A Brooklyn warehouse storing healthcare records went up in flames Saturday, despite the efforts of firefighters who fought the stubborn blaze in freezing temperatures.
Smoke billowed from the fire throughout the day and firefighters said it would likely be weeks before they could declare the scene safe.
"The building is a total loss," Chief of Department James Leonard said after firefighters had been fighting the blaze for more than eight hours but had yet to get it under control.
The amount of paper records in the warehouse on North 11th Street in Williamsburg, paired with windy conditions that effectively fanned the flames, made the seven-alarm fire exceptionally difficult to fight, he said.
Images of Brooklyn Warehouse Blaze
Firefighters believed they had the blaze contained by Saturday afternoon, but an extensive and ongoing operation would be needed to assure the flames did not impact nearby structures, Leonard said.
"This is going to smolder for quite some time," he said. “We’re probably here two to three weeks.”
One minor injury was reported. A civilian outside the structure suffered from smoke inhalation.
Fire officials were initially called to the warehouse at around 4:30 a.m., and a small fire at the location was declared under control about 40 minutes later, the FDNY said. But at 6:30 a.m., they were called back and found a far more serious fire underway - one extensive enough that firefighters were unable to enter the facility and instead began battling the blaze from outside.
By the afternoon, at least 24,000 gallons of water were being sprayed onto the building every minute and the blaze was declared a seven-alarm fire, meaning some 275 firefighters and emergency medical responders were called to the scene.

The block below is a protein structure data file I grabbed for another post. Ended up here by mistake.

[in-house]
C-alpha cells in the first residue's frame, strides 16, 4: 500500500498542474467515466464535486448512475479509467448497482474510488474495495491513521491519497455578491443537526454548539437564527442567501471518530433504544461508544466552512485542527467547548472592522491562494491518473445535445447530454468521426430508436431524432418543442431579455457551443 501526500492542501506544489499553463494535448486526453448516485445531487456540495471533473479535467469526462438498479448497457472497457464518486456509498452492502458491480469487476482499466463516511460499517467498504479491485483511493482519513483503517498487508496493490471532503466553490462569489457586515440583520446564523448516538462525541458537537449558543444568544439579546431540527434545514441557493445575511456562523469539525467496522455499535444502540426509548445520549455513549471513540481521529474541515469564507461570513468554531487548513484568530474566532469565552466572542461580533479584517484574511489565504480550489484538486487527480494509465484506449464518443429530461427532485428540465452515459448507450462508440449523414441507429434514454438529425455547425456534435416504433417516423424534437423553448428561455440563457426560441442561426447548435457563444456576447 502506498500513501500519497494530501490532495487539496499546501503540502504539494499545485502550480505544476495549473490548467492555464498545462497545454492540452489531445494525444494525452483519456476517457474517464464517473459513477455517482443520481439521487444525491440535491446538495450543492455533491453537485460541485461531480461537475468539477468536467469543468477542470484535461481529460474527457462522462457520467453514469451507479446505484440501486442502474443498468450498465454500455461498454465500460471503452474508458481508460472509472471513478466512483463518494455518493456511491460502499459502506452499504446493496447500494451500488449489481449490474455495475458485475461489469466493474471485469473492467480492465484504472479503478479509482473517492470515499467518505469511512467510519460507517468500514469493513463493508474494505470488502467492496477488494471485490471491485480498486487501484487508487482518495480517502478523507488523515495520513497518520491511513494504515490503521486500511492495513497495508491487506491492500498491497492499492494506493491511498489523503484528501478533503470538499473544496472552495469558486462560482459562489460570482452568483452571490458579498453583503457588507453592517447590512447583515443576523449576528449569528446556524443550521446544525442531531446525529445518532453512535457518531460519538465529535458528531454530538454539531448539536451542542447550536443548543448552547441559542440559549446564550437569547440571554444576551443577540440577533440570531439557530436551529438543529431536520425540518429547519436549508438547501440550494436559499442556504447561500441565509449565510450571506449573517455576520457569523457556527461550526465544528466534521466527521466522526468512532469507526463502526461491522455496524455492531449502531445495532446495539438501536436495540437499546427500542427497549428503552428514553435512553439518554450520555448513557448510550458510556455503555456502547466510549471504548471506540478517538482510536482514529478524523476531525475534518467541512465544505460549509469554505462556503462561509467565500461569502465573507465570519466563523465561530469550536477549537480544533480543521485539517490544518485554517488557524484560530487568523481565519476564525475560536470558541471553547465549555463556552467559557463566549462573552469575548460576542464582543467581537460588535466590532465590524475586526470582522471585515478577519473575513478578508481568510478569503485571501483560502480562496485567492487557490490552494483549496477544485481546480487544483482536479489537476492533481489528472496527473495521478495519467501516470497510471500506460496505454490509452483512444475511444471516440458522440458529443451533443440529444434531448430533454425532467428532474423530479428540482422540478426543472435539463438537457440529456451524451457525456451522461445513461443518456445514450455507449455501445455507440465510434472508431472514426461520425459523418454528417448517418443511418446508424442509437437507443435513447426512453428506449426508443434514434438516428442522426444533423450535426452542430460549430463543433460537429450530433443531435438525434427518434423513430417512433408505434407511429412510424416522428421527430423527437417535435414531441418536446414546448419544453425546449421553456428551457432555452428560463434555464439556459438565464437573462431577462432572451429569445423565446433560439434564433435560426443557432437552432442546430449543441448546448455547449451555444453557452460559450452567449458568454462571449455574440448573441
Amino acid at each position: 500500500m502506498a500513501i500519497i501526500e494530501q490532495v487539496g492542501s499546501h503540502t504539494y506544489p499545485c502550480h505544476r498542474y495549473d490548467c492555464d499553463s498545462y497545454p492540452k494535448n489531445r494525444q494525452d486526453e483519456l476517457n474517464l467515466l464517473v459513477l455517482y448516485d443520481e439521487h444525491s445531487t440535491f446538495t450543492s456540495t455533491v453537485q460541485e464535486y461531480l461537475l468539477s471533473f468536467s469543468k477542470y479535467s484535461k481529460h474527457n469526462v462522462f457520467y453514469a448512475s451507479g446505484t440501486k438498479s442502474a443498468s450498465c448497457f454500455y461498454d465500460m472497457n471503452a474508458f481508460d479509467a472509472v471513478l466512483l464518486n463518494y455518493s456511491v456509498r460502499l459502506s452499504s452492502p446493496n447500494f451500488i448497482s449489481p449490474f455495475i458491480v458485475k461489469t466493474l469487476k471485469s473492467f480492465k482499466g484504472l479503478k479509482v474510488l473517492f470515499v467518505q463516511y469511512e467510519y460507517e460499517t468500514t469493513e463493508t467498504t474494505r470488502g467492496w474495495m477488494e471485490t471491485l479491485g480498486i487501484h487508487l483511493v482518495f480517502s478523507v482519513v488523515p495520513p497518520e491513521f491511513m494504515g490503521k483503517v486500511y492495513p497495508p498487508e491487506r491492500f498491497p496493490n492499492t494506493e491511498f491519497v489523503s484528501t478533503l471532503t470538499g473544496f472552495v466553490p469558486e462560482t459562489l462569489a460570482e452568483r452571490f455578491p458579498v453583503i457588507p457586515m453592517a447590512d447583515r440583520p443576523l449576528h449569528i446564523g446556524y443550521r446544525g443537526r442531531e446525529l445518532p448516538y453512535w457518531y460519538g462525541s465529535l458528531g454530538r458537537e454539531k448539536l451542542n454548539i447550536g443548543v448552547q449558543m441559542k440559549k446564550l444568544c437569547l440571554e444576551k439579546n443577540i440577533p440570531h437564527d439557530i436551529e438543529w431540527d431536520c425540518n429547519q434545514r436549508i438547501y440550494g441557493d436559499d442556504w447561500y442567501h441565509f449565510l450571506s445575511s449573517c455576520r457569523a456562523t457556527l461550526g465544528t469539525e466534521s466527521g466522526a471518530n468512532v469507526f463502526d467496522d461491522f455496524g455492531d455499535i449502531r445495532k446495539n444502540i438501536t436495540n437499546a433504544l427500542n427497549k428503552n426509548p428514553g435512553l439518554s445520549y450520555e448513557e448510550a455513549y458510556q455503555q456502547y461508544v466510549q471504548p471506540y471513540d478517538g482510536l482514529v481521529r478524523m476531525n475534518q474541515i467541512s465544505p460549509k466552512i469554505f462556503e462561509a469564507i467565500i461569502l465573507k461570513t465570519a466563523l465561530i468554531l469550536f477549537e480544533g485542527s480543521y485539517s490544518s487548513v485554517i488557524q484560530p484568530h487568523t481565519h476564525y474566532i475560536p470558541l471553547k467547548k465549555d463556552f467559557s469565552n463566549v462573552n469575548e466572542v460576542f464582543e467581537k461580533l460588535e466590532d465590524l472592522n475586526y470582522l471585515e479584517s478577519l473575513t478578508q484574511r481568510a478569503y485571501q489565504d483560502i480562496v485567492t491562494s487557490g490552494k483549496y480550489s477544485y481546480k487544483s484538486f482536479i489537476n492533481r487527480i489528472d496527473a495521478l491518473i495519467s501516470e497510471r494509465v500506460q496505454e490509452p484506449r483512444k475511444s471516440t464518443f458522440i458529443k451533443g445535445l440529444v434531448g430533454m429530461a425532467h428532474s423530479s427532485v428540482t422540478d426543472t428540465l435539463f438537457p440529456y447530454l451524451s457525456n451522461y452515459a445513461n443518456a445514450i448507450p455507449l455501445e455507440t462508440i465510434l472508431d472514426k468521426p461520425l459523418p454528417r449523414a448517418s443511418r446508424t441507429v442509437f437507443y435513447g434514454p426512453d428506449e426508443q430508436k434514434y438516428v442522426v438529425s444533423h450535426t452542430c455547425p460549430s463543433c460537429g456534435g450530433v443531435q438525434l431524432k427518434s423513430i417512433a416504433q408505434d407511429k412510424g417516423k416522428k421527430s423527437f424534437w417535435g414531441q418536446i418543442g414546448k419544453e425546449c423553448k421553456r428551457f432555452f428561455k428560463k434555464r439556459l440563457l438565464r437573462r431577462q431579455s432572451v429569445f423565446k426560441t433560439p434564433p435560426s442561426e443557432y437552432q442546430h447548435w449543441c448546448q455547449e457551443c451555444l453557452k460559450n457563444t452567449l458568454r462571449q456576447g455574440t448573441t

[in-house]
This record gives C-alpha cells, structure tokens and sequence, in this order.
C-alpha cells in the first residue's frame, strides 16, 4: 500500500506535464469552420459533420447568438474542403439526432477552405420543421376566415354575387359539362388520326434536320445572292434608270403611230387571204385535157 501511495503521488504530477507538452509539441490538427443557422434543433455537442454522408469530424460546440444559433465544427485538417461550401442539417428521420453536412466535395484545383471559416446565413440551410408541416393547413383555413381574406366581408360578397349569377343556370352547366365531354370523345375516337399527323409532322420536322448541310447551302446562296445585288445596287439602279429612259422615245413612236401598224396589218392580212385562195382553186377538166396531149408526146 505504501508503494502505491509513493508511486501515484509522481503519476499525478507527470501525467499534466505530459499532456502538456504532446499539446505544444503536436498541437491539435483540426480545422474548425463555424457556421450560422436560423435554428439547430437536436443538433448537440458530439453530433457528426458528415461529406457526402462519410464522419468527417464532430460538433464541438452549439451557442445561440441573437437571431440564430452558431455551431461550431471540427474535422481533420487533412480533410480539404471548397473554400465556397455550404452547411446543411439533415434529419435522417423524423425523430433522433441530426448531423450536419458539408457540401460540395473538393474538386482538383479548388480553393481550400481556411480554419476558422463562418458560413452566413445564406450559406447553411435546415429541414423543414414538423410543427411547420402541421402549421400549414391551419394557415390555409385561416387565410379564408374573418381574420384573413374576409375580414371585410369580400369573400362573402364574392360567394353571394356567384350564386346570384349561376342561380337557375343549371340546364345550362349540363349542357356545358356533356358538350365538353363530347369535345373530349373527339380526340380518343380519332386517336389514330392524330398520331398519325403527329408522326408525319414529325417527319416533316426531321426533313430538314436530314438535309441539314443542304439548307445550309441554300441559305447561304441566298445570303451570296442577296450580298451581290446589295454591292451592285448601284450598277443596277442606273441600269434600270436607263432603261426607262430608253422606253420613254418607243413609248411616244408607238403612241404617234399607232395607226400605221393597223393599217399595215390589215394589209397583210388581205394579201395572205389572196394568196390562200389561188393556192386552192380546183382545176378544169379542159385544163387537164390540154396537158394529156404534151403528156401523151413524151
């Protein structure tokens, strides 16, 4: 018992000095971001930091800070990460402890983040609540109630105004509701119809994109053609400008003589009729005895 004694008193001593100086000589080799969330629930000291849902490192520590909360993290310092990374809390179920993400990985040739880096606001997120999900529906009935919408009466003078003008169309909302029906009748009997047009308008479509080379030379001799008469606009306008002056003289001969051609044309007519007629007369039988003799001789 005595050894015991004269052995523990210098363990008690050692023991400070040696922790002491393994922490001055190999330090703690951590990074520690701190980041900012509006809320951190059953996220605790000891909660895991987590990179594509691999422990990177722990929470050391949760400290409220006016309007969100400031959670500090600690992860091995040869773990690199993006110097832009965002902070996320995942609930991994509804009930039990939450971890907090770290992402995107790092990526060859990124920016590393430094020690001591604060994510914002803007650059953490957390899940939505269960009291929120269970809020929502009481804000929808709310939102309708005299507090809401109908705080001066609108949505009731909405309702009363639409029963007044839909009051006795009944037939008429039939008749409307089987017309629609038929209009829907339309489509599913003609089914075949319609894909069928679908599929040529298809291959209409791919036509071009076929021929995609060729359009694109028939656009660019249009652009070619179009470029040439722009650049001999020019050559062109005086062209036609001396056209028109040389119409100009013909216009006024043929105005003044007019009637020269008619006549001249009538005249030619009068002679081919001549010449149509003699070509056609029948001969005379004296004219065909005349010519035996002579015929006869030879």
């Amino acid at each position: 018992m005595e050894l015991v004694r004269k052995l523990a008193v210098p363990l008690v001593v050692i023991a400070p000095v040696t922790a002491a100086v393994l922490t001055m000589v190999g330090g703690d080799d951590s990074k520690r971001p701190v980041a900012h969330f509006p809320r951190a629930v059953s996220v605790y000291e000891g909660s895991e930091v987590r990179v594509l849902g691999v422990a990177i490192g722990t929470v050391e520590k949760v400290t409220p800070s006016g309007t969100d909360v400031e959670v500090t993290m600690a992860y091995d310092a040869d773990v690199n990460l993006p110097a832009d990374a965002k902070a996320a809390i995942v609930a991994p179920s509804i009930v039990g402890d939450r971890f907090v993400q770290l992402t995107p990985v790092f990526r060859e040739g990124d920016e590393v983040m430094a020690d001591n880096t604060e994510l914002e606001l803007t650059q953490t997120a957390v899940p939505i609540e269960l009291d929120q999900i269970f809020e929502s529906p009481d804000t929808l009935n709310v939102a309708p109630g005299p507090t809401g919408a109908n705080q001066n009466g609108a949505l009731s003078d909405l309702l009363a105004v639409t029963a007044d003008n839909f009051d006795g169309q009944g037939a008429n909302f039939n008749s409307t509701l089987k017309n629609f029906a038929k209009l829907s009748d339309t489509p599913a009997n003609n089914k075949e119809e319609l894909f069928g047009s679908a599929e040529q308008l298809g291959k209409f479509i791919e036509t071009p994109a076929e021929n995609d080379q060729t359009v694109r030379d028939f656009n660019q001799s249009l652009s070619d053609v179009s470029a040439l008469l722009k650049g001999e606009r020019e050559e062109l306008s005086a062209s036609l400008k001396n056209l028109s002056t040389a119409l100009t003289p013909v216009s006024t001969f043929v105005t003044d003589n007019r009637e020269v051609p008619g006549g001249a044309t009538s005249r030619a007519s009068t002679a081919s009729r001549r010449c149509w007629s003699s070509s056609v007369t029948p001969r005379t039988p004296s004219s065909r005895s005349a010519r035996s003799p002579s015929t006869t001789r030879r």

The cause of both fires was under investigation, Leonard said.
High winds and freezing temperatures created brutal conditions for firefighters, some of whom were getting doused with water while standing frigid winds. Some firefighters were covered with icicles.
The warehouse, operated by CitiStorage, primarily stored records for more than 100 healthcare organizations and law firms, according to Recall Holdings, the parent company of CitiStorage.
"First and foremost, Recall is relieved that no major injuries have been reported as a result of the fire at our Information Center in Brooklyn," company senior vice president Ron McMurtrie said in a news release.
He said the company will investigate the incident and report the status of records to its clients.
New York City Health and Hospitals Corporation, one of the warehouse customers, keeps duplicates of vital patient records in electronic form, said spokesman Ian Michaels in a news release.. "We do not anticipate that this will affect our operations," he said.